Sliding dovetail, part II

I finished the little stepstool I wrote about a few days ago and had an interesting experience while cutting the pins on the router table. The stock was between the fence and the bit. I always feed from right to left and was just nibbling at the piece, rather than making a full cut to the mark. The bit pulled the stock out of my hands and sent it flying. I elected to finish the task by feeding from left to right and had excellent control of the feed. Any thoughts?
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On 8/11/2011 5:42 PM, Z3Driver wrote:

Right to left is the norm, but, when the bit is trapped in the cut and cutting on both sides simultaneously, it's a crapshoot. I would normally remove as much material as possible using either a straight bit or the table saw. It greatly reduces the amount of "work" the dovetail bit is doing.
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On 8/11/2011 4:52 PM, "<<<__ Bøb __>>>" wrote:

I guess I wasn't clear. I was cutting the pin, so was taking about 1/32 off the edge of the board. The bit, therefore, wasn't trapped.
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On 8/11/2011 5:55 PM, Z3Driver wrote:

OOPS !!! My misread ... you DID say it was the pin you were cutting ... for certain, you should have buried the bit in the fence and only exposed enough of it to make the cut. You should never trap the stock between the bit and the fence.
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Z3Driver wrote:

Doesn't matter how much you were taking off, you had the wood between fence and bit; therefore, it was trapped. Big no-no.
Additionally, the wood being trapped and you feeding right to left, you were making a climb cut. That too is generally a no-no.
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On 8/11/2011 4:42 PM, Z3Driver wrote:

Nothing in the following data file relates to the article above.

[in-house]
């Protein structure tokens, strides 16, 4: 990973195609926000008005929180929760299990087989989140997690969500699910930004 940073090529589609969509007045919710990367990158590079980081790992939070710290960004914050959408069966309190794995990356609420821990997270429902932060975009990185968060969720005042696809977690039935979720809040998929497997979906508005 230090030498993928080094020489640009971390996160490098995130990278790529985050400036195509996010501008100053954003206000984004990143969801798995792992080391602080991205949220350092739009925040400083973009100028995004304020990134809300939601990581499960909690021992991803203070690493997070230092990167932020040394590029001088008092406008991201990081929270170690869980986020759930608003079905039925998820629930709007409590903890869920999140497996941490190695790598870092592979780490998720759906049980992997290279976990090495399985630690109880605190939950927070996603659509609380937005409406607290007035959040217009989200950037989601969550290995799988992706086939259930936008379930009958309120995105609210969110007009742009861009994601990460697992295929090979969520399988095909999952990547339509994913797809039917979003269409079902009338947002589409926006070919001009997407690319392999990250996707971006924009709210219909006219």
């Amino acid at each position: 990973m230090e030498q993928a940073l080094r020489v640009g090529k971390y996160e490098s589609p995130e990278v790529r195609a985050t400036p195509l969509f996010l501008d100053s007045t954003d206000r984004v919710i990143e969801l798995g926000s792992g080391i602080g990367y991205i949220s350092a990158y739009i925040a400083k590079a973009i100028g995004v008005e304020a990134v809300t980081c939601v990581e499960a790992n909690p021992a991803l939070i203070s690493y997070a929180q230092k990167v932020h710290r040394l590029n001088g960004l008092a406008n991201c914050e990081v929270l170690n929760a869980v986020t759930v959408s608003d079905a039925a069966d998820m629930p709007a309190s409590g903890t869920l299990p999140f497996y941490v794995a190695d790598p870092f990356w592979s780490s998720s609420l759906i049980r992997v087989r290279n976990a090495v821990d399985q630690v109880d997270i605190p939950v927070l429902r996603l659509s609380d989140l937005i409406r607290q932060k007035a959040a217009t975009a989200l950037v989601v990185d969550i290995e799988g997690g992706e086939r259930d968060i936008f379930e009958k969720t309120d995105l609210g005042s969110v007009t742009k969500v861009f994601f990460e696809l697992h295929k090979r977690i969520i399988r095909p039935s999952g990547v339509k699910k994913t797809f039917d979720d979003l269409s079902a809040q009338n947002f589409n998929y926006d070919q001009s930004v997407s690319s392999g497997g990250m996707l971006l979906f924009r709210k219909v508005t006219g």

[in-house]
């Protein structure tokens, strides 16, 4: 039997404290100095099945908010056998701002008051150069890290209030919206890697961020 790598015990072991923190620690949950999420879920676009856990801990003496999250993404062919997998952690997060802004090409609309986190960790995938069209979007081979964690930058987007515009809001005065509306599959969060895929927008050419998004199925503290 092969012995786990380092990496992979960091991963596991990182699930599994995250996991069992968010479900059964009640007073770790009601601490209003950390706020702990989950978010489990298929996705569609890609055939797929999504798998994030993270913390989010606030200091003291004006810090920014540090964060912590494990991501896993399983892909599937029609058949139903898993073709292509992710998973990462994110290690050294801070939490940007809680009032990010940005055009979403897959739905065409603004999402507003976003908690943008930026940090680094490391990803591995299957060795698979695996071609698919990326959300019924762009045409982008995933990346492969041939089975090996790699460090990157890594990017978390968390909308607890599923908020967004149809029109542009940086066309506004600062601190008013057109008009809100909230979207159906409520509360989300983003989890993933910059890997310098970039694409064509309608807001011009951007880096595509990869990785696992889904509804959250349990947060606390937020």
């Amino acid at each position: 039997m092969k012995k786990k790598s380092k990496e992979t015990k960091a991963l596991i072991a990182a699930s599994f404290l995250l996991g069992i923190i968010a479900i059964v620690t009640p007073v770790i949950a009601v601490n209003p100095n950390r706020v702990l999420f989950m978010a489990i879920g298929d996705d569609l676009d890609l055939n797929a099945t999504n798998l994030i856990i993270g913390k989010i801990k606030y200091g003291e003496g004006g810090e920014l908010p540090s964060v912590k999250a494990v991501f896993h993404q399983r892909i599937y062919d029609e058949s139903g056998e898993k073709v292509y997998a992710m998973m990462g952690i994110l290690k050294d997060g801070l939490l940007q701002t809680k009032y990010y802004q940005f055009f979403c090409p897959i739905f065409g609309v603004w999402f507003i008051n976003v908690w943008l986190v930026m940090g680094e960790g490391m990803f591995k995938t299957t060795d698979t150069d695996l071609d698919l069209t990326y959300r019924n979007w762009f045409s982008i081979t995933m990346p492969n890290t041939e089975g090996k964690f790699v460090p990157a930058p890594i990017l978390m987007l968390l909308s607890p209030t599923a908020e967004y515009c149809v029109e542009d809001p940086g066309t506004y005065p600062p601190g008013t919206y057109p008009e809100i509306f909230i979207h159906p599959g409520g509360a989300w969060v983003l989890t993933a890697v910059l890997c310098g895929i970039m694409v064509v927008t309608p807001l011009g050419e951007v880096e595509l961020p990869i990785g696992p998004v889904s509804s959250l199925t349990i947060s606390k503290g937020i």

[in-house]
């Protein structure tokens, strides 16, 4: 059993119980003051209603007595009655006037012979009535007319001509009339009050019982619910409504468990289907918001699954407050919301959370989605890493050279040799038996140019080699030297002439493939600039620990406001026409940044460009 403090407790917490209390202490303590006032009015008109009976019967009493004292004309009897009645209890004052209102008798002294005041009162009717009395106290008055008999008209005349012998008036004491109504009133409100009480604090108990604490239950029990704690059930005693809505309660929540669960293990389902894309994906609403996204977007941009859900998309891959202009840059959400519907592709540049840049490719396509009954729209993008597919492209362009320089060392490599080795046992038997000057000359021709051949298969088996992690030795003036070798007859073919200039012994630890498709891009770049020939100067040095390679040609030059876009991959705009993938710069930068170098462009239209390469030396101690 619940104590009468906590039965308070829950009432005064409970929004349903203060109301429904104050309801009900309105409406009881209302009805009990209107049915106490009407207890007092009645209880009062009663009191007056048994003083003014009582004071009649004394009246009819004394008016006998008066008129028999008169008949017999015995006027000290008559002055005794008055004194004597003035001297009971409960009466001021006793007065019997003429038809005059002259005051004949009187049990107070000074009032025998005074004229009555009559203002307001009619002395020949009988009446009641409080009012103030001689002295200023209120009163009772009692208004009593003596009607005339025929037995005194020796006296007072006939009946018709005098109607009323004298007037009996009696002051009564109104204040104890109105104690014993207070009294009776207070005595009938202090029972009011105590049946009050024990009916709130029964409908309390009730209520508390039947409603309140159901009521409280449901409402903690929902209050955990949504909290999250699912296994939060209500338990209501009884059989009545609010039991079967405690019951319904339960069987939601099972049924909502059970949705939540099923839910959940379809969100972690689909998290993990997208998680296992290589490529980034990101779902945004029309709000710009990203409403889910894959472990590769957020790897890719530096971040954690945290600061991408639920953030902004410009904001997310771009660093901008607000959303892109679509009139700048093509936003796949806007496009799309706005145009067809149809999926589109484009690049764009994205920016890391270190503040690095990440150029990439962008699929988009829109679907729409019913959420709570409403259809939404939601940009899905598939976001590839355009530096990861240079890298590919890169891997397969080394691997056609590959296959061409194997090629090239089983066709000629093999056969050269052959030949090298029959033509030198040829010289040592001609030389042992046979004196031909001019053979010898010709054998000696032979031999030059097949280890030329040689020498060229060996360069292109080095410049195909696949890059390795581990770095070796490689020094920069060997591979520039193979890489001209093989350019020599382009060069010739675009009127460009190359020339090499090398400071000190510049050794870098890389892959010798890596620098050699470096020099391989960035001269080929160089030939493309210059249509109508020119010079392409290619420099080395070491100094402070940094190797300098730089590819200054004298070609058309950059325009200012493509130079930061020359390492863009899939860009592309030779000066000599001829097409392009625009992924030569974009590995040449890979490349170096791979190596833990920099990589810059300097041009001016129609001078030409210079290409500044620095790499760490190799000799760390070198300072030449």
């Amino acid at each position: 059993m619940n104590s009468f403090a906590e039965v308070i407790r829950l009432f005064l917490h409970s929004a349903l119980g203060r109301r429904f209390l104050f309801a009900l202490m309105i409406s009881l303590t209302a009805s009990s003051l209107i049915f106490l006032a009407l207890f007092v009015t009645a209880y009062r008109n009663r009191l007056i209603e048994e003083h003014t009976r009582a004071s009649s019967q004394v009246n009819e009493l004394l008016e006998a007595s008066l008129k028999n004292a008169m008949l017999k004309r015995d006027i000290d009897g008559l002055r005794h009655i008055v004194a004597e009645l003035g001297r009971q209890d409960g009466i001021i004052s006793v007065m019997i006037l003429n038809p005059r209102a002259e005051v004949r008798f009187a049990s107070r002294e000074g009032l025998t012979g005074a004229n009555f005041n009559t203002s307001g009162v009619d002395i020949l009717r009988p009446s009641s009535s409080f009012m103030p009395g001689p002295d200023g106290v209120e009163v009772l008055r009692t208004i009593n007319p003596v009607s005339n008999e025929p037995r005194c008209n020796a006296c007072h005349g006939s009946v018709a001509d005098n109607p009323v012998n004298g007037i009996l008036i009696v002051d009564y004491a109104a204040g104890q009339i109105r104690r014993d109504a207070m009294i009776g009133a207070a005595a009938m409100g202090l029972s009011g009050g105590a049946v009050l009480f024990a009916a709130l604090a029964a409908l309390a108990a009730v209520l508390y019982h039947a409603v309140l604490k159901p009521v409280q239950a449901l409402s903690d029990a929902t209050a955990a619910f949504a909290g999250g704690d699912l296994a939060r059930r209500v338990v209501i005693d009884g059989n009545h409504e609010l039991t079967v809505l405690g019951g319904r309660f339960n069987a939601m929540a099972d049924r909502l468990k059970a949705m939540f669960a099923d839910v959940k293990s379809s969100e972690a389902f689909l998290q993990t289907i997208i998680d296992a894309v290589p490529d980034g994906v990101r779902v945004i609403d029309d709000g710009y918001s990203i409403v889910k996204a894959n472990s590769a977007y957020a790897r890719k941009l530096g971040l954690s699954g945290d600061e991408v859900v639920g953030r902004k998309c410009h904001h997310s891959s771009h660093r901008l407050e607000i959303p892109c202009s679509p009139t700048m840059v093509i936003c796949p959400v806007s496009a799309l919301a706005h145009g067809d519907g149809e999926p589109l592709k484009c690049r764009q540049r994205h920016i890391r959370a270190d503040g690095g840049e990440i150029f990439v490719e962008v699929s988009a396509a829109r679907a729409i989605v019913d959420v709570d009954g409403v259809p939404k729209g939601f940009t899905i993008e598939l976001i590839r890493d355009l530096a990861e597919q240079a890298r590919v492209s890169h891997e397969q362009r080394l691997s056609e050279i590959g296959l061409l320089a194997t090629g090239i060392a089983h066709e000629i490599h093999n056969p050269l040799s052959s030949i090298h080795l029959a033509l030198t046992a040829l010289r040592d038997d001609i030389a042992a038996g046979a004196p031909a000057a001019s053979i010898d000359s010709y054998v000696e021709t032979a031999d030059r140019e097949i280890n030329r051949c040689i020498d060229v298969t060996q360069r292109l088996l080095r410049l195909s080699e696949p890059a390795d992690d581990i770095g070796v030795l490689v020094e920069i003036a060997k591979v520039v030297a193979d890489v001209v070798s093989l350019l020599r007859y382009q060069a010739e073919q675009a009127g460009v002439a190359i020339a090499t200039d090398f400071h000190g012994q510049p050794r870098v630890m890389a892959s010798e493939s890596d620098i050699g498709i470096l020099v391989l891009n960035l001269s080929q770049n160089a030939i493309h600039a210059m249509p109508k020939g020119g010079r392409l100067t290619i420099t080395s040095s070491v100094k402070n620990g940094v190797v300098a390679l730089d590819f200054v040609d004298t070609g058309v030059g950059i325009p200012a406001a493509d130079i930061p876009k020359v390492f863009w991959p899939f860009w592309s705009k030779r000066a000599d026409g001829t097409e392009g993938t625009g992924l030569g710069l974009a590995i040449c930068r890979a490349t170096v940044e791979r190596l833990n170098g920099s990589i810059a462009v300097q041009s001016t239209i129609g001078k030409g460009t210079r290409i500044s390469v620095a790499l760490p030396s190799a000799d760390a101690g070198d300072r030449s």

You always feed against the direction that the cutting edge is moving unless climb cutting.
If your stock was between the bit and the fence you were feeding with the bit spin direction and it would naturally pull the work out of your hands and throw it.
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On 8/11/2011 5:32 PM, Leon wrote:

Aha! That makes perfect sense, Leon. This old dog appreciates learning a new trick.
Larry
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Enevitable. A shame this kind of thing is not written on the front page of every owner's manual. You're to blame alright but anything this risky should be in your face, maybe even written on the router. *******************************************************

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On 8/11/2011 4:42 PM, Z3Driver wrote:

I remember going to a router class years ago at the local Woodcraft and the instructor (a comical kind of guy) was explaining about the dangers of running the stock between the bit and the fence, and how it could turn the stock into a projectile. He said something like "... and the point in time when you know when this is about to happen is when you look across the room and the board is sticking out of the wall."
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